The shelves are Melamine from Lowe's.
Look close and you can see the pencil marks for the drilling.
They are 4" apart across the long front and 3" apart from front to back.

TIP: I used a wrap of masking tape around the drill bit as a depth guide so I wouldn't drill through the bottom of the shelf.

The the thicker drilled shelves are set on the thin plastic shelves in the storage unit. I wouldn't have been able to set rods into the thin plastic.

The models are slid over the rods, shorter models in front, taller in the rear.
Some models slide over the launch lugs, most models have the rods going up loose into the engine mounts.
This is a big improvement over my first try a few years back.

The short rods help keep the models upright, the best position for storage. Standing on the rods, there is no chance of the models falling over like dominoes!

Friday, March 20, 2015

Peter Alway Saturn IV Build, Part 7, Pre-Assembly Primer

The six outside BT-5 tank tubes almost fit into the surrounding BT-60 tubes.
Later on they will be glued 1/2" inside the BT-60s.
The tubes were marked at the 1/2" mark.

It's pretty easy to dry fit all the tubing together for primer spraying.

When the tubes are dry assembled and sprayed you get an automatic mask for gluing later on!
The inside tube areas have no primer and will be better adhered gluing the bare tube areas together.

After sanding the primer.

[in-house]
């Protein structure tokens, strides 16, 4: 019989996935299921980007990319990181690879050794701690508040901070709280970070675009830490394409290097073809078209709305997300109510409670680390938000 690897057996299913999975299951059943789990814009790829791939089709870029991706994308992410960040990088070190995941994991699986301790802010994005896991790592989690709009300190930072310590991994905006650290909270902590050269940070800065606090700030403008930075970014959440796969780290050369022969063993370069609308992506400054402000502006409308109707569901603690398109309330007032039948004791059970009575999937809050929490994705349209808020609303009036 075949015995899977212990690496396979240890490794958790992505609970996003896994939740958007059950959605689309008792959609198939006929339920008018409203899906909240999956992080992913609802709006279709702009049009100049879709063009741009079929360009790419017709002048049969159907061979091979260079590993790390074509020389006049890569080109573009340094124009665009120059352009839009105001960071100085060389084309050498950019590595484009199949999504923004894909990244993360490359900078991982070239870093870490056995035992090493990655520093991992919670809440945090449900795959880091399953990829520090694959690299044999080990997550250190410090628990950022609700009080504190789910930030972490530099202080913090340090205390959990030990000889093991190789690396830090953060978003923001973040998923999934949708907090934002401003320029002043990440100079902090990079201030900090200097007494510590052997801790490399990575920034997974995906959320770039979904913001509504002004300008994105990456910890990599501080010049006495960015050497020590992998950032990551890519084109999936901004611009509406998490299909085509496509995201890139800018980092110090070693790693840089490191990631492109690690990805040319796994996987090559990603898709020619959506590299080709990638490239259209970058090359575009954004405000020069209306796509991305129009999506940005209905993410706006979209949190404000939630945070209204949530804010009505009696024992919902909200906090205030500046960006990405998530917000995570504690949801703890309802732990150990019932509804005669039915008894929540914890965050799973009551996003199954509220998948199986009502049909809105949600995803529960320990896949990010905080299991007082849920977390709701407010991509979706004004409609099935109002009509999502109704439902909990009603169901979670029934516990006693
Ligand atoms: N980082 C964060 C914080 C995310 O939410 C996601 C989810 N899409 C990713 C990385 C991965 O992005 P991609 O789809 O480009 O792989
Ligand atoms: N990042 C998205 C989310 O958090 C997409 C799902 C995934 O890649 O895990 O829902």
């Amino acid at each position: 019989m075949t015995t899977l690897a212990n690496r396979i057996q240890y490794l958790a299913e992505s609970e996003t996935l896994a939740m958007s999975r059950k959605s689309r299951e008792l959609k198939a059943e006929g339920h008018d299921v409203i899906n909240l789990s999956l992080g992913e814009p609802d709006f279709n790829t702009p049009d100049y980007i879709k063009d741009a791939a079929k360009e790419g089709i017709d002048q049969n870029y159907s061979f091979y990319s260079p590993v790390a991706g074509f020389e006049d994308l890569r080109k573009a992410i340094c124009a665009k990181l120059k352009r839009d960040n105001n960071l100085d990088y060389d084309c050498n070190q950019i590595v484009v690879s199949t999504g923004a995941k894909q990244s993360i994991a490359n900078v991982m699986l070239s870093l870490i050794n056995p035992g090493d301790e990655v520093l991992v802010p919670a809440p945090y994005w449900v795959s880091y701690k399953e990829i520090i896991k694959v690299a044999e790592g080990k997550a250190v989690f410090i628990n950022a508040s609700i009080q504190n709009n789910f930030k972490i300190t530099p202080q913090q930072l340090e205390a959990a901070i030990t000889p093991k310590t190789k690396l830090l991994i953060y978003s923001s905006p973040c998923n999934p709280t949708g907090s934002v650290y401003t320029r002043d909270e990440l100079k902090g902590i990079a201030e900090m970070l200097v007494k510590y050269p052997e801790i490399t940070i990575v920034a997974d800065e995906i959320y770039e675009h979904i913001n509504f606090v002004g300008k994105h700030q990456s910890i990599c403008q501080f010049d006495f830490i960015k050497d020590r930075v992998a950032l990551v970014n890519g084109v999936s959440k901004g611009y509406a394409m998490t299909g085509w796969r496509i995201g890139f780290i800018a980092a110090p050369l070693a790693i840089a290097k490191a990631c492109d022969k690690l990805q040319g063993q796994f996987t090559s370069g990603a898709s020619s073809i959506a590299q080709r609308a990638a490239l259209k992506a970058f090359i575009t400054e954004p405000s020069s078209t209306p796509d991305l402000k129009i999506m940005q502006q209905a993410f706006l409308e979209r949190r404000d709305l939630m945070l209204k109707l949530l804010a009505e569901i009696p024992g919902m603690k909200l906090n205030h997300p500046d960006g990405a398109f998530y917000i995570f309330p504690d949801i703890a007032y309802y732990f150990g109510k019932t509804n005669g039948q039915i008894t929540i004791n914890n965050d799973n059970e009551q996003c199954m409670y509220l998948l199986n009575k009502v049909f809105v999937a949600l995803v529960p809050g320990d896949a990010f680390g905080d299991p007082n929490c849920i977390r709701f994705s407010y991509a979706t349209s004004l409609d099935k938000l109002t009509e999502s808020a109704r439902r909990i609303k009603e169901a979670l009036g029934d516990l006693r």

Just like a larger Saturn 1B, the tank tubes will be painted black and white before gluing to the upper and lower BT-60 tubes.
If you've ever built a Saturn 1B, you know it's easier to pre-paint the tank tubes.

New Rocket Storage Shelves, Part 1

Here's my old rocket shelf in my laundry room.
I've been remodeling and one of the upstairs bedrooms will be the rocket room.
The old shelf has short 1/8" welding rods to slide the rockets over.
Some of the old rods are crooked, I didn't have a level bubble in my hand drill.

Home Depot doesn't carry the 1/8" diameter rods anymore, I picked some up at Lowe's.

The rods are dirty, wipe them down with a paper towel.
After that, wipe them down with some light oil.

My old shelf had rods that were about 8" long.
8" rods turned out to too tall for most models.
More models were slid loose into the motor mounts and not into the launch lug.

A bunch of 5" long rods were cut with a bolt cutter.

Thursday, March 19, 2015

Peter Alway Saturn IV Build, Part 6, Engine Mount

The engine mount should have been a standard assembly.
The 20-60 centering rings were a little big around the BT-20 engine tube.

In the past I've ran a line of white glue on the edge of the ring to make the diameter smaller.
This time some copy paper was wrapped around the engine tube glued in place with a glue stick.
The overhanging edge was sanded off, flush with the end of the tube.

The black Letramax rings were notched for the engine hook with the rotary punch.
The upper ring (right side) got a small notch for the upper end of the engine hook.

Here's the finished mount.
A wrap of electrical tape holds down the center of the hook.